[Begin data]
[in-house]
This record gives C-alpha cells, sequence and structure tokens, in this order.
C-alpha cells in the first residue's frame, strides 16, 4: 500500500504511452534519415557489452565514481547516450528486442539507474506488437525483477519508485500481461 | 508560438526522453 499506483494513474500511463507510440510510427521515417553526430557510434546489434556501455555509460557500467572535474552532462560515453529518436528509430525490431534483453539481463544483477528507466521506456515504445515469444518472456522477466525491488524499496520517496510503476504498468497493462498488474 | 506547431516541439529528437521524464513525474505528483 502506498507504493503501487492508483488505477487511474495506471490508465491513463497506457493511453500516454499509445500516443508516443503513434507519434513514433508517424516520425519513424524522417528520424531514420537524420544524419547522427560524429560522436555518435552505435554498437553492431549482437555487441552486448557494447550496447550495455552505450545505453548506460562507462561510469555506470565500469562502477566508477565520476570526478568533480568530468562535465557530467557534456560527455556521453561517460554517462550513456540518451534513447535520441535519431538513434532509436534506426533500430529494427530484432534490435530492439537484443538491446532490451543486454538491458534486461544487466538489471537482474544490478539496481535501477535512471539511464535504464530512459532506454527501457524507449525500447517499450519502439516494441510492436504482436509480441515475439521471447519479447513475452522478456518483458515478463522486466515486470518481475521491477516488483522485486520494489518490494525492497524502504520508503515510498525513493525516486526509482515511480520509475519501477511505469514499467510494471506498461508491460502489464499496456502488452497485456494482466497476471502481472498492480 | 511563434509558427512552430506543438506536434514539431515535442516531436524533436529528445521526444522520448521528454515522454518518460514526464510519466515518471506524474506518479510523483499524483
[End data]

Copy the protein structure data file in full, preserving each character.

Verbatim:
[in-house]
This record gives C-alpha cells, sequence and structure tokens, in this order.
C-alpha cells in the first residue's frame, strides 16, 4: 500500500504511452534519415557489452565514481547516450528486442539507474506488437525483477519508485500481461 | 508560438526522453 499506483494513474500511463507510440510510427521515417553526430557510434546489434556501455555509460557500467572535474552532462560515453529518436528509430525490431534483453539481463544483477528507466521506456515504445515469444518472456522477466525491488524499496520517496510503476504498468497493462498488474 | 506547431516541439529528437521524464513525474505528483 502506498507504493503501487492508483488505477487511474495506471490508465491513463497506457493511453500516454499509445500516443508516443503513434507519434513514433508517424516520425519513424524522417528520424531514420537524420544524419547522427560524429560522436555518435552505435554498437553492431549482437555487441552486448557494447550496447550495455552505450545505453548506460562507462561510469555506470565500469562502477566508477565520476570526478568533480568530468562535465557530467557534456560527455556521453561517460554517462550513456540518451534513447535520441535519431538513434532509436534506426533500430529494427530484432534490435530492439537484443538491446532490451543486454538491458534486461544487466538489471537482474544490478539496481535501477535512471539511464535504464530512459532506454527501457524507449525500447517499450519502439516494441510492436504482436509480441515475439521471447519479447513475452522478456518483458515478463522486466515486470518481475521491477516488483522485486520494489518490494525492497524502504520508503515510498525513493525516486526509482515511480520509475519501477511505469514499467510494471506498461508491460502489464499496456502488452497485456494482466497476471502481472498492480 | 511563434509558427512552430506543438506536434514539431515535442516531436524533436529528445521526444522520448521528454515522454518518460514526464510519466515518471506524474506518479510523483499524483